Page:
# Re: set (+) set = bag ?

```On 2017-07-21 1:33 PM, Elizabeth Mattijsen wrote:
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```On 21 Jul 2017, at 21:30, Darren Duncan <dar...@darrenduncan.net> wrote:
Firstly, I believe ∆ (U+2206) is the standard symbol for symmetric difference,
and not circled minus as the above url currently gives.
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https://en.wikipedia.org/wiki/Symmetric_difference seems to agree, showing it
as the first choice.  However, ⊖ appears to be the second choice.  FWIW, I
think ∆ better matches the Texas variant (^) .
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The circled plus is also overloaded for XOR (which itself has at least 2 more-preferred alternatives) and other things, while ∆ (U+2206) isn't AFAIK overloaded for anything and in any event ∆ (U+2206) is much more consistent with all the other standard set/bag operators in format and it is what the literature prefers to use.
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What you say about (^) Texas version isn't a similarity I thought about, but then that gives my proposal extra support if anything.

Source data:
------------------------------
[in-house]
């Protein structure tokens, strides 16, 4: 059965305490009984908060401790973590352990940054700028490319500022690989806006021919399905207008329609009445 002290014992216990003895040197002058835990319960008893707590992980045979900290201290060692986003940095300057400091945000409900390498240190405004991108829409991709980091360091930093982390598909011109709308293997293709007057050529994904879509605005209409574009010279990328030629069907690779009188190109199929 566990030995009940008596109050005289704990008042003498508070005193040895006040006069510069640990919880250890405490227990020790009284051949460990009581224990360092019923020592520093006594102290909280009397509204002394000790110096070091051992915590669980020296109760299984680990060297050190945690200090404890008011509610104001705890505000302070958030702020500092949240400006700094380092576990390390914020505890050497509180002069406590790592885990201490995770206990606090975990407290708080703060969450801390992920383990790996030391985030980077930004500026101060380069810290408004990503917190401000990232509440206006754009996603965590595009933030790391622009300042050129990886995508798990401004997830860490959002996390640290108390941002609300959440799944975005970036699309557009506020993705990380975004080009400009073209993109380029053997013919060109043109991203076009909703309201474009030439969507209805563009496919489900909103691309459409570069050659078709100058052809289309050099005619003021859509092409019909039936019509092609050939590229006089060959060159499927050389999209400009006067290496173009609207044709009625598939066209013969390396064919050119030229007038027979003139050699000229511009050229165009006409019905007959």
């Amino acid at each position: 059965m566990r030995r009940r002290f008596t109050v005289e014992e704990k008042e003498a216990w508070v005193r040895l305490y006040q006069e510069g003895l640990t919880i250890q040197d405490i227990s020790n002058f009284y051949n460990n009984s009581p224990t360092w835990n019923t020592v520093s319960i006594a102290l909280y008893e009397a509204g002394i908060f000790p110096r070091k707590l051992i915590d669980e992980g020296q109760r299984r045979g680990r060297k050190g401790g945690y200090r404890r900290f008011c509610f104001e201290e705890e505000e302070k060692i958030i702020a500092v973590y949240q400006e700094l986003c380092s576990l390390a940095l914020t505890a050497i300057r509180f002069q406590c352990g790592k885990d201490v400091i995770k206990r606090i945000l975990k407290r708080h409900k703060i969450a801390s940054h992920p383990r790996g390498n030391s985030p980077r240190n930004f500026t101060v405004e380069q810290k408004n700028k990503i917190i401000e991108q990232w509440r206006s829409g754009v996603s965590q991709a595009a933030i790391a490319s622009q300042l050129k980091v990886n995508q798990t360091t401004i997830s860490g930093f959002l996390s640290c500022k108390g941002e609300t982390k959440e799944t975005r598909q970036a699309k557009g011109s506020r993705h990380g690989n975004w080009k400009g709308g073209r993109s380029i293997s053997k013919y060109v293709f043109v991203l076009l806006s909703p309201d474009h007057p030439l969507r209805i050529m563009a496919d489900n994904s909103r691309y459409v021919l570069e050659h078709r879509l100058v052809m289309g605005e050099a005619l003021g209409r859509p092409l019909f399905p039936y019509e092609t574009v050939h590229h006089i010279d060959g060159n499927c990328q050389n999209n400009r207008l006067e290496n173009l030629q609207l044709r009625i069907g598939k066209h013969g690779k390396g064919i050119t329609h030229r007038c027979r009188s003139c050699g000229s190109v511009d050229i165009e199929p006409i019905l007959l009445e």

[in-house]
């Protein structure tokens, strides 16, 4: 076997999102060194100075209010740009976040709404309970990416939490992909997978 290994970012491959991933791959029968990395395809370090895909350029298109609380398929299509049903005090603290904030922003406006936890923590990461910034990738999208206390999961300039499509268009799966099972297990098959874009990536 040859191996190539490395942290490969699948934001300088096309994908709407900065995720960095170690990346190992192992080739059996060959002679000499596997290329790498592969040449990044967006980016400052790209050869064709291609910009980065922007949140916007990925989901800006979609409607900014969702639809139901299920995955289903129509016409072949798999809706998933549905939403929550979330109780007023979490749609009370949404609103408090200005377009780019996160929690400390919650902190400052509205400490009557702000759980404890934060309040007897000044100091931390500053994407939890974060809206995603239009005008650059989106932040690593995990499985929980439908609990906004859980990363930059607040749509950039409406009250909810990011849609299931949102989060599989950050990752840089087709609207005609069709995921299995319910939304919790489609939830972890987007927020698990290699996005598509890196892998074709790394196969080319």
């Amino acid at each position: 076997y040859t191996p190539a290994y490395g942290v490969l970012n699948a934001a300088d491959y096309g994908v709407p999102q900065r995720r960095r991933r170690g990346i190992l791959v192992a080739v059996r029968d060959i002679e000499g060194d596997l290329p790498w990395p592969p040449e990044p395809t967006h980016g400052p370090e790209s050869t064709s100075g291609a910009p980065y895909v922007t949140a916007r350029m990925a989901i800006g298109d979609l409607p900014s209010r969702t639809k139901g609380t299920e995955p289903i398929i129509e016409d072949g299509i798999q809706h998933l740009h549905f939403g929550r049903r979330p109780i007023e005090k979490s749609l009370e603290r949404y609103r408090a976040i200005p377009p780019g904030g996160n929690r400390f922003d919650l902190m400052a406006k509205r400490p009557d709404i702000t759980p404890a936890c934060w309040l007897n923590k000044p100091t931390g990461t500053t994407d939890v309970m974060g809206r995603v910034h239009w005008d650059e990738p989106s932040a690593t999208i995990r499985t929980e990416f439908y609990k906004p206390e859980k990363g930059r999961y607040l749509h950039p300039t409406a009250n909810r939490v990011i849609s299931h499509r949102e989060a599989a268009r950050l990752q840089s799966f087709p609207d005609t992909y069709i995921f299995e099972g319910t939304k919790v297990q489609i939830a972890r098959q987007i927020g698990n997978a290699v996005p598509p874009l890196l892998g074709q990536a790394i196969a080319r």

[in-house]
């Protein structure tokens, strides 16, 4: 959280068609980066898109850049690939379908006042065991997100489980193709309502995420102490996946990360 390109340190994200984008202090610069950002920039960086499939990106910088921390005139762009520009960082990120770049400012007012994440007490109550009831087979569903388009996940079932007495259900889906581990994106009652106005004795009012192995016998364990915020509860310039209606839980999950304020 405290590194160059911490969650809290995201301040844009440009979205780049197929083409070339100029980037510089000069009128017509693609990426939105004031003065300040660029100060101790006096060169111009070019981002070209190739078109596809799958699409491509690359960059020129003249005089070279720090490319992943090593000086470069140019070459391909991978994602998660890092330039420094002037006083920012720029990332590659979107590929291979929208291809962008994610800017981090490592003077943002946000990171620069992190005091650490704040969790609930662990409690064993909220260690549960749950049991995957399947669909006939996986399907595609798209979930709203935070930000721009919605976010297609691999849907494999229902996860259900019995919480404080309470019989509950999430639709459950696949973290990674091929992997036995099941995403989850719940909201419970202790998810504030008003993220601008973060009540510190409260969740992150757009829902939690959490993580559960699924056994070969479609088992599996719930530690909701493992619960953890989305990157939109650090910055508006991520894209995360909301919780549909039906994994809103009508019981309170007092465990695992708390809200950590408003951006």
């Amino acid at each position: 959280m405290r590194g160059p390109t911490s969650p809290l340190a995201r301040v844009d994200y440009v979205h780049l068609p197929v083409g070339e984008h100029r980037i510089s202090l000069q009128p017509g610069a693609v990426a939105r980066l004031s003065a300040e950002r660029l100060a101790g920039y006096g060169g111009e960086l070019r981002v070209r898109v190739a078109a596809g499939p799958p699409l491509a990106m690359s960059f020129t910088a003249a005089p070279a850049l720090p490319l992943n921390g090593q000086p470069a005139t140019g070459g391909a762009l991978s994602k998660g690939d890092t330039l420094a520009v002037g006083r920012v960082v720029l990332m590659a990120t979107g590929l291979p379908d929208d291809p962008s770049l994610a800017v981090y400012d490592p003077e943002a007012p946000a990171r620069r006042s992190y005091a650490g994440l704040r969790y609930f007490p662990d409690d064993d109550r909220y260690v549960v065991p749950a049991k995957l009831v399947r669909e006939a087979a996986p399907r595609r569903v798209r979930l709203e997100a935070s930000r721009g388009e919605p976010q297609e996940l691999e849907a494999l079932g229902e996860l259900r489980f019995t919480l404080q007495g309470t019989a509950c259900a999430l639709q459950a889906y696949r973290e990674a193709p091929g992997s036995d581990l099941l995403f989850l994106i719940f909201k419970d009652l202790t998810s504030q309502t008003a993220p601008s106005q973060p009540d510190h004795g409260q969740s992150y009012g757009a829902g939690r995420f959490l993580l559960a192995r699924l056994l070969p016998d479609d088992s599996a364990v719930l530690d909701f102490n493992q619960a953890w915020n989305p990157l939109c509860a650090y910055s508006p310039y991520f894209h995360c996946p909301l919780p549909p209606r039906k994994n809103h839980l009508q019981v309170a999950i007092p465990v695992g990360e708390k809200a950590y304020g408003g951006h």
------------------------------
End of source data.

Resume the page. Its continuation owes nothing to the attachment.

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The circled plus should be dropped from use for this meaning.

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```Secondly, I see there's an operator for multiplying 2 bags (which I hadn't
heard of before, but okay), but there should also be an operator for
multiplying 1 bag by a natural number, that is a scalar multiply of a bag.
Unless it is assumed the standard hyper-operator syntax is best for this.
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If I get this right, you’d want:

<a b b>.Bag * 3 give (:3a,:6b).Bag ?

I guess that with * being commutative, 3 * <a b b>.Bag would be the same result.
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You are correct in all points above.

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```But then, what would <a b b>.Bag * <a a b>.Bag be?
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I would suggest that this option is either undefined or it has the same meaning as the bag multiplication operator, eg, (:2a,:2b).Bag.
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Another way of looking at this is, say if we're starting with the existing bag circled-times bag operator, replacing one bag operand with a number N is like replacing it with what is conceptually an infinite-cardinality bag having :Ne for "e" in turn being every possible value in the type system; the infinite bag reduces to one having only matching unique members and replicates those matches by a cardinality of N.
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-- Darren Duncan
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